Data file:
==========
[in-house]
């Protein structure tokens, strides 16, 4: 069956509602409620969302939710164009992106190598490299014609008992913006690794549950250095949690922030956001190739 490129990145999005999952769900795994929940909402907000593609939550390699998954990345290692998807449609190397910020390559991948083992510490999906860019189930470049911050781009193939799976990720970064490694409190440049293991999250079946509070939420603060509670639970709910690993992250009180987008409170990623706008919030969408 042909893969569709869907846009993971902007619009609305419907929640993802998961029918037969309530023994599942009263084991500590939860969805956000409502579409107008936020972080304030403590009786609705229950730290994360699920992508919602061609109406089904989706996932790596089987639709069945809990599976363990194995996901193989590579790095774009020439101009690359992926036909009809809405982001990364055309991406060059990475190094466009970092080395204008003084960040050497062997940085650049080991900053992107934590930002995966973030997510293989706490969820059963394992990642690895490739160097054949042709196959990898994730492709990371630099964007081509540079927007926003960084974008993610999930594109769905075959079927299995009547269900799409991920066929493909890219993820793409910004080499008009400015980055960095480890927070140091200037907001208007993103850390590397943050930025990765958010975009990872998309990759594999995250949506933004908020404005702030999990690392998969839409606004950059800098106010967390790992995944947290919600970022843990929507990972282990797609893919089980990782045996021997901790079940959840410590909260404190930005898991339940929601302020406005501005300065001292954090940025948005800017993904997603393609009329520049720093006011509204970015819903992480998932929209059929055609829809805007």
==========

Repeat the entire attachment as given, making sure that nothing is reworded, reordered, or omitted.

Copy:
[in-house]
């Protein structure tokens, strides 16, 4: 069956509602409620969302939710164009992106190598490299014609008992913006690794549950250095949690922030956001190739 490129990145999005999952769900795994929940909402907000593609939550390699998954990345290692998807449609190397910020390559991948083992510490999906860019189930470049911050781009193939799976990720970064490694409190440049293991999250079946509070939420603060509670639970709910690993992250009180987008409170990623706008919030969408 042909893969569709869907846009993971902007619009609305419907929640993802998961029918037969309530023994599942009263084991500590939860969805956000409502579409107008936020972080304030403590009786609705229950730290994360699920992508919602061609109406089904989706996932790596089987639709069945809990599976363990194995996901193989590579790095774009020439101009690359992926036909009809809405982001990364055309991406060059990475190094466009970092080395204008003084960040050497062997940085650049080991900053992107934590930002995966973030997510293989706490969820059963394992990642690895490739160097054949042709196959990898994730492709990371630099964007081509540079927007926003960084974008993610999930594109769905075959079927299995009547269900799409991920066929493909890219993820793409910004080499008009400015980055960095480890927070140091200037907001208007993103850390590397943050930025990765958010975009990872998309990759594999995250949506933004908020404005702030999990690392998969839409606004950059800098106010967390790992995944947290919600970022843990929507990972282990797609893919089980990782045996021997901790079940959840410590909260404190930005898991339940929601302020406005501005300065001292954090940025948005800017993904997603393609009329520049720093006011509204970015819903992480998932929209059929055609829809805007």